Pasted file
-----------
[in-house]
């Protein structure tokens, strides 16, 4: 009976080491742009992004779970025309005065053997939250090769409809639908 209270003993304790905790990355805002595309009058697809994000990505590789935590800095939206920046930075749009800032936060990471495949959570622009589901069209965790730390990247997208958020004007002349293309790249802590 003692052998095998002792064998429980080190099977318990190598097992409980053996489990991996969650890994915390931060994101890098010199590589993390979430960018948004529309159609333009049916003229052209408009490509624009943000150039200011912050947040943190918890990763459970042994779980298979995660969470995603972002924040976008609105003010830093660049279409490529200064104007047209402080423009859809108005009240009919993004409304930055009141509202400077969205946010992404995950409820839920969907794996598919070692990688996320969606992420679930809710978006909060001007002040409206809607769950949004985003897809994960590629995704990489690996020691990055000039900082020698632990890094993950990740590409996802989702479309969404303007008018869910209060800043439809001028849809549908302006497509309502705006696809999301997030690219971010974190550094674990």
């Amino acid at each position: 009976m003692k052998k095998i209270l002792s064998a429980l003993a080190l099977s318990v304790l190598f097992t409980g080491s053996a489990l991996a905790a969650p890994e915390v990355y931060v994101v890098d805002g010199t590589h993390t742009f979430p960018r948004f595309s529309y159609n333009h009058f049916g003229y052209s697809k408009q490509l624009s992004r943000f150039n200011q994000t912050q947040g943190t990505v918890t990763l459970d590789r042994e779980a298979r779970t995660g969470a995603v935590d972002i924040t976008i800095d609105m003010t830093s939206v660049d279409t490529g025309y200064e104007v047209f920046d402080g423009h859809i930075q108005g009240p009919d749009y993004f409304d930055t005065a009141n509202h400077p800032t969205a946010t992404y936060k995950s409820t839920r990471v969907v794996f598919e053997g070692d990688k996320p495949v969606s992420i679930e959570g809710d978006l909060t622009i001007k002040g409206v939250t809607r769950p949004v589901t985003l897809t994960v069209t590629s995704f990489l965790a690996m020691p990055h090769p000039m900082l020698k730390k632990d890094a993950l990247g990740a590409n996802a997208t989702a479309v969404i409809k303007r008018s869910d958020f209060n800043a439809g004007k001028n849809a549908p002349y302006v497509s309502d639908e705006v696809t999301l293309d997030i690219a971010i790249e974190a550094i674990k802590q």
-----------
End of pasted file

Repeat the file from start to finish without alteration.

[in-house]
């Protein structure tokens, strides 16, 4: 009976080491742009992004779970025309005065053997939250090769409809639908 209270003993304790905790990355805002595309009058697809994000990505590789935590800095939206920046930075749009800032936060990471495949959570622009589901069209965790730390990247997208958020004007002349293309790249802590 003692052998095998002792064998429980080190099977318990190598097992409980053996489990991996969650890994915390931060994101890098010199590589993390979430960018948004529309159609333009049916003229052209408009490509624009943000150039200011912050947040943190918890990763459970042994779980298979995660969470995603972002924040976008609105003010830093660049279409490529200064104007047209402080423009859809108005009240009919993004409304930055009141509202400077969205946010992404995950409820839920969907794996598919070692990688996320969606992420679930809710978006909060001007002040409206809607769950949004985003897809994960590629995704990489690996020691990055000039900082020698632990890094993950990740590409996802989702479309969404303007008018869910209060800043439809001028849809549908302006497509309502705006696809999301997030690219971010974190550094674990």
């Amino acid at each position: 009976m003692k052998k095998i209270l002792s064998a429980l003993a080190l099977s318990v304790l190598f097992t409980g080491s053996a489990l991996a905790a969650p890994e915390v990355y931060v994101v890098d805002g010199t590589h993390t742009f979430p960018r948004f595309s529309y159609n333009h009058f049916g003229y052209s697809k408009q490509l624009s992004r943000f150039n200011q994000t912050q947040g943190t990505v918890t990763l459970d590789r042994e779980a298979r779970t995660g969470a995603v935590d972002i924040t976008i800095d609105m003010t830093s939206v660049d279409t490529g025309y200064e104007v047209f920046d402080g423009h859809i930075q108005g009240p009919d749009y993004f409304d930055t005065a009141n509202h400077p800032t969205a946010t992404y936060k995950s409820t839920r990471v969907v794996f598919e053997g070692d990688k996320p495949v969606s992420i679930e959570g809710d978006l909060t622009i001007k002040g409206v939250t809607r769950p949004v589901t985003l897809t994960v069209t590629s995704f990489l965790a690996m020691p990055h090769p000039m900082l020698k730390k632990d890094a993950l990247g990740a590409n996802a997208t989702a479309v969404i409809k303007r008018s869910d958020f209060n800043a439809g004007k001028n849809a549908p002349y302006v497509s309502d639908e705006v696809t999301l293309d997030i690219a971010i790249e974190a550094i674990k802590q």